Learn How to Use the Present Continuous Tense

Present Continuous Structure

The present continuous tense, also known as the present progressive, is one of the most commonly used verb tenses in English. It is one that English learners frequently confuse with a similar tense, the present simple.

Present Continuous vs. Present Simple

The present continuous tense expresses something that is happening at the moment of speaking. It is frequently used in conjunction with time expressions such as "right now" or "today" to indicate that an action is occurring at that moment. For instance:

  • What are you doing at the moment?
  • She's reading in the garden now.
  • They're not standing in the rain. They're waiting in the garage. 

In contrast, everyday habits and routines are expressed using the present simple tense. It's common to use the present simple with adverbs of frequency such as "usually" or "sometimes." For example: 

  • I usually drive to work.
  • Alice doesn't have to get up early on Saturdays.
  • The boys play soccer on Friday evenings.

The present continuous is used only with action verbs. Actions verbs express things that we do. The present continuous is not used with stative verbs that express a feeling, belief, or state of being, such as "hope" or "want." 

  • Correct: I hope to see him today. 
  • IncorrectI am hoping to be seeing him today.
  • Correct: I want some ice cream right now.
  • Incorrect: I am wanting some ice cream right now.

Using the Present Continuous

In addition to expressing actions that are currently taking place, the present continuous can also express actions that are happening at or around the present moment in time. For example:

  • What are you doing tomorrow afternoon?
  • She isn't coming on Friday.
  • We're working on the Smith account at the moment.

This tense is also used for future plans and arrangements, especially in business.

  • Where are you staying in New York?
  • She isn't coming to the presentation on Friday.
  • I'm flying to Tokyo next week.

Sentence Structure

The present continuous tense can be used with positive, negative, and question sentences. For positive sentences, conjugate the helping verb "be" and add "ing" to the verb's end. For example:

  • I'm (I am) working today.
  • You're (You are) studying English at the moment.
  • He's (He is) working on the report today.
  • She's (She is) planning a vacation in Hawaii.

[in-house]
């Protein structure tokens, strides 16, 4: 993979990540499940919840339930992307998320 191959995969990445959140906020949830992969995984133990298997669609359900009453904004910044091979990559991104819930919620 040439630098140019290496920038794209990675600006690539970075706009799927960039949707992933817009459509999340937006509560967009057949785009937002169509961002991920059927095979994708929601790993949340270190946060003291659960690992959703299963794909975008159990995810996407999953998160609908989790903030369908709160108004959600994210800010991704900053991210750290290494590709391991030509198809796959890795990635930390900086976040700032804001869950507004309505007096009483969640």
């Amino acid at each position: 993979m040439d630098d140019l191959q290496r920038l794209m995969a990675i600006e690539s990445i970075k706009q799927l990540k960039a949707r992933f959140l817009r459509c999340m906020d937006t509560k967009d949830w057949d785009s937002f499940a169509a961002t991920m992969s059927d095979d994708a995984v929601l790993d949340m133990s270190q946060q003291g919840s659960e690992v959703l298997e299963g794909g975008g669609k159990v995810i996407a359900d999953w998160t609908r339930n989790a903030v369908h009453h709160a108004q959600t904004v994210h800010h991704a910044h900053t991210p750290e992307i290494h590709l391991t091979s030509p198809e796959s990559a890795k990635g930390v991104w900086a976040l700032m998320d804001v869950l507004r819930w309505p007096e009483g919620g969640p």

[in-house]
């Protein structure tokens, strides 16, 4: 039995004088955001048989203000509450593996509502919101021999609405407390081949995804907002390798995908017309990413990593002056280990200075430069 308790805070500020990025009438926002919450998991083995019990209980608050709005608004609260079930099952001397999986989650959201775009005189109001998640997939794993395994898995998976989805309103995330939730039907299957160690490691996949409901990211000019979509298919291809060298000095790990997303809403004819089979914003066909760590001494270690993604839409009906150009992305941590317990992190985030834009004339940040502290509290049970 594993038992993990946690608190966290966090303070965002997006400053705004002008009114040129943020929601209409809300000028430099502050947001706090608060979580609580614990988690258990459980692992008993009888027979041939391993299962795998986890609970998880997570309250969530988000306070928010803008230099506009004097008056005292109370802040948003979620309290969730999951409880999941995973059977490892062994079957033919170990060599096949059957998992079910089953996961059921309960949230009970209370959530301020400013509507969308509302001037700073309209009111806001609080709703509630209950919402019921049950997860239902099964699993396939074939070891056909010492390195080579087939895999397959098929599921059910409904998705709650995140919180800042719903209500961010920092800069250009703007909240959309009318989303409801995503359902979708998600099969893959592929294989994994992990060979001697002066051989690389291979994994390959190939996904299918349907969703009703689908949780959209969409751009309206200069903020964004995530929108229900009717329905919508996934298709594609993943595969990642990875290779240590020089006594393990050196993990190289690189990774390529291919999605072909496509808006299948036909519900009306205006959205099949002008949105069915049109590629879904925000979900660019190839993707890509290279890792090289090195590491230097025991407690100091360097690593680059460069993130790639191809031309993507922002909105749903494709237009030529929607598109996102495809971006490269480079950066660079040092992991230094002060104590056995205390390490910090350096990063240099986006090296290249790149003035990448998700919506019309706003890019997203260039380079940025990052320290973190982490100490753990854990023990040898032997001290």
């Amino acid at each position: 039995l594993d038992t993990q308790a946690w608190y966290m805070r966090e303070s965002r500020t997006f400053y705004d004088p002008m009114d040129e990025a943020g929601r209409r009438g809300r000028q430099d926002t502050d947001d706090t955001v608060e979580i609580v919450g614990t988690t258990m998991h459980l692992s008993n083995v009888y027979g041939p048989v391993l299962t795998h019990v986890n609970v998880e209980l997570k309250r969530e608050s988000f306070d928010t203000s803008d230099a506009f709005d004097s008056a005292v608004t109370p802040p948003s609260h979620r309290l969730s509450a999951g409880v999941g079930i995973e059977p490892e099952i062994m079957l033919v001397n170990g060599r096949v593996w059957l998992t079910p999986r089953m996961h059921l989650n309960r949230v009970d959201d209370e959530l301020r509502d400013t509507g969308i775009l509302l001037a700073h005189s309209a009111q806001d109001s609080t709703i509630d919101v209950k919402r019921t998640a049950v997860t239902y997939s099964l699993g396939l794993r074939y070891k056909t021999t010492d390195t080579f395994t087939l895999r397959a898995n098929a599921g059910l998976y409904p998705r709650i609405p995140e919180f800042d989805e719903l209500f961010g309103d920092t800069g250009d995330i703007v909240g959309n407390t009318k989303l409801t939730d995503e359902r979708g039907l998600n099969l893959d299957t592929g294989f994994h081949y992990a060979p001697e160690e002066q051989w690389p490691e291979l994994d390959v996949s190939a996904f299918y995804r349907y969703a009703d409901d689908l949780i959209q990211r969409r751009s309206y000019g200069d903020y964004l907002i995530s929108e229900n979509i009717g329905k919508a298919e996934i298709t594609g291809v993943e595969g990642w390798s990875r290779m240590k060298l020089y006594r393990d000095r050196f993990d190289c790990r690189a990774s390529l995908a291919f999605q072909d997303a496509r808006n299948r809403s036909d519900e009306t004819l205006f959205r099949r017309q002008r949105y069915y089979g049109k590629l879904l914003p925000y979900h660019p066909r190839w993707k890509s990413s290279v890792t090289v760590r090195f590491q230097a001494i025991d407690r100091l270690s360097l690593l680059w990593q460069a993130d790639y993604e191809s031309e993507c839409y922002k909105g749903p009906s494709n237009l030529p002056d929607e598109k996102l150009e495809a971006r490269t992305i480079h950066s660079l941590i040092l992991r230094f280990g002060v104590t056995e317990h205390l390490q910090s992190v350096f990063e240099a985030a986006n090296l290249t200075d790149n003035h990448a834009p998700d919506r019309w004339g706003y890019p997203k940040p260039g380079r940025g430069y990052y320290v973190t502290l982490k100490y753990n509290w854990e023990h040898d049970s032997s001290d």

• It's (It is) raining right now.
  • We're (We are) playing golf this afternoon.
  • You're (You are) not paying attention, are you?
  • They're (They are) waiting for the train.

For negative sentences, conjugate the helping verb "be," then add "not" plus "ing" to the verb's end.

  • I'm not (I am not) thinking about my vacation right now.
  • You aren't (You are not) sleeping at the moment.
  • He isn't (He is not) watching the TV.
  • She isn't (She is not) doing her homework today.
  • It isn't (It is not) snowing today.
  • We aren't (We are not) staying in New York.
  • You aren't (You are not) playing chess at the moment.
  • They aren't (They are not) working this week.

For sentences that ask a question, conjugate "be," followed by subject and a verb ending in "ing."

  • What am I thinking?
  • What are you doing?
  • Where is he sitting?
  • When is she coming?
  • How is it doing?
  • When are we leaving?
  • What are you eating for lunch?
  • What are they doing this afternoon?

Present Continuous Passive

The present continuous can also be used in the passive voice. Remember that the passive voice conjugates the verb "to be." To construct, a passive sentence, use the passive subject plus the verb "be" plus "ing" and the past participle. For instance:

  • Cars are being made in this factory at the moment.
  • English is being taught by the teacher now.
  • Steak is being eaten by the people at table 12.

Additional Resources

Want to learn more about the present continuous tense? Check out this teacher's guide for additional exercises and tips.

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Your Citation
Beare, Kenneth. "Learn How to Use the Present Continuous Tense." ThoughtCo, Aug. 26, 2020, thoughtco.com/present-continuous-tense-1211150. Beare, Kenneth. (2020, August 26). Learn How to Use the Present Continuous Tense. Retrieved from https://www.thoughtco.com/present-continuous-tense-1211150 Beare, Kenneth. "Learn How to Use the Present Continuous Tense." ThoughtCo. https://www.thoughtco.com/present-continuous-tense-1211150 (accessed March 28, 2023).

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